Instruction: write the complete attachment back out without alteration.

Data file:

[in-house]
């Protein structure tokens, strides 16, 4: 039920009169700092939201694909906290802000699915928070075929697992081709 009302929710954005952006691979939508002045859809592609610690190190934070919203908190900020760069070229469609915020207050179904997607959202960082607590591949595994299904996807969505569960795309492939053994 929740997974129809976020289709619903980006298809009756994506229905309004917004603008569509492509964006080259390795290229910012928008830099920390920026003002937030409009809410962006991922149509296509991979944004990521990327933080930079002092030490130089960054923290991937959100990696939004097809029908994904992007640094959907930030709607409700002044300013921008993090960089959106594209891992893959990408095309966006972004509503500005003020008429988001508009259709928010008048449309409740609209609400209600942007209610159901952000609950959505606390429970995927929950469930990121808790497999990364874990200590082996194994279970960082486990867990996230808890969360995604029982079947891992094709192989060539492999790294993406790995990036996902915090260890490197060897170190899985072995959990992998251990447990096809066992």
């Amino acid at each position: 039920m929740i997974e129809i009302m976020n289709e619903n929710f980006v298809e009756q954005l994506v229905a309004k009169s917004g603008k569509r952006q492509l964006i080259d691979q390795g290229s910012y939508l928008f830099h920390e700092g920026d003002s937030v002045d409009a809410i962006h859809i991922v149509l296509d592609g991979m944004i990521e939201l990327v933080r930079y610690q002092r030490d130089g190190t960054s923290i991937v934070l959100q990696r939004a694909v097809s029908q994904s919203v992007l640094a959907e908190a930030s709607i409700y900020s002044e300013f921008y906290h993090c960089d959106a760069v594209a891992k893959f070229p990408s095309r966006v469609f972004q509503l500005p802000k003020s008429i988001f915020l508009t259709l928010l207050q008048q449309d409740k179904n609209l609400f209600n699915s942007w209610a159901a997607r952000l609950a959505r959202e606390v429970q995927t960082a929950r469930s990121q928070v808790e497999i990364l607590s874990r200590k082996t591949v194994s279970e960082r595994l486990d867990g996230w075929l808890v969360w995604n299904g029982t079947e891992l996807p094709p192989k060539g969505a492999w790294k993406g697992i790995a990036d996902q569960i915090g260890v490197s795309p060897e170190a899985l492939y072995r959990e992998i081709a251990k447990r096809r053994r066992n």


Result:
[in-house]
């Protein structure tokens, strides 16, 4: 039920009169700092939201694909906290802000699915928070075929697992081709 009302929710954005952006691979939508002045859809592609610690190190934070919203908190900020760069070229469609915020207050179904997607959202960082607590591949595994299904996807969505569960795309492939053994 929740997974129809976020289709619903980006298809009756994506229905309004917004603008569509492509964006080259390795290229910012928008830099920390920026003002937030409009809410962006991922149509296509991979944004990521990327933080930079002092030490130089960054923290991937959100990696939004097809029908994904992007640094959907930030709607409700002044300013921008993090960089959106594209891992893959990408095309966006972004509503500005003020008429988001508009259709928010008048449309409740609209609400209600942007209610159901952000609950959505606390429970995927929950469930990121808790497999990364874990200590082996194994279970960082486990867990996230808890969360995604029982079947891992094709192989060539492999790294993406790995990036996902915090260890490197060897170190899985072995959990992998251990447990096809066992």
């Amino acid at each position: 039920m929740i997974e129809i009302m976020n289709e619903n929710f980006v298809e009756q954005l994506v229905a309004k009169s917004g603008k569509r952006q492509l964006i080259d691979q390795g290229s910012y939508l928008f830099h920390e700092g920026d003002s937030v002045d409009a809410i962006h859809i991922v149509l296509d592609g991979m944004i990521e939201l990327v933080r930079y610690q002092r030490d130089g190190t960054s923290i991937v934070l959100q990696r939004a694909v097809s029908q994904s919203v992007l640094a959907e908190a930030s709607i409700y900020s002044e300013f921008y906290h993090c960089d959106a760069v594209a891992k893959f070229p990408s095309r966006v469609f972004q509503l500005p802000k003020s008429i988001f915020l508009t259709l928010l207050q008048q449309d409740k179904n609209l609400f209600n699915s942007w209610a159901a997607r952000l609950a959505r959202e606390v429970q995927t960082a929950r469930s990121q928070v808790e497999i990364l607590s874990r200590k082996t591949v194994s279970e960082r595994l486990d867990g996230w075929l808890v969360w995604n299904g029982t079947e891992l996807p094709p192989k060539g969505a492999w790294k993406g697992i790995a990036d996902q569960i915090g260890v490197s795309p060897e170190a899985l492939y072995r959990e992998i081709a251990k447990r096809r053994r066992n």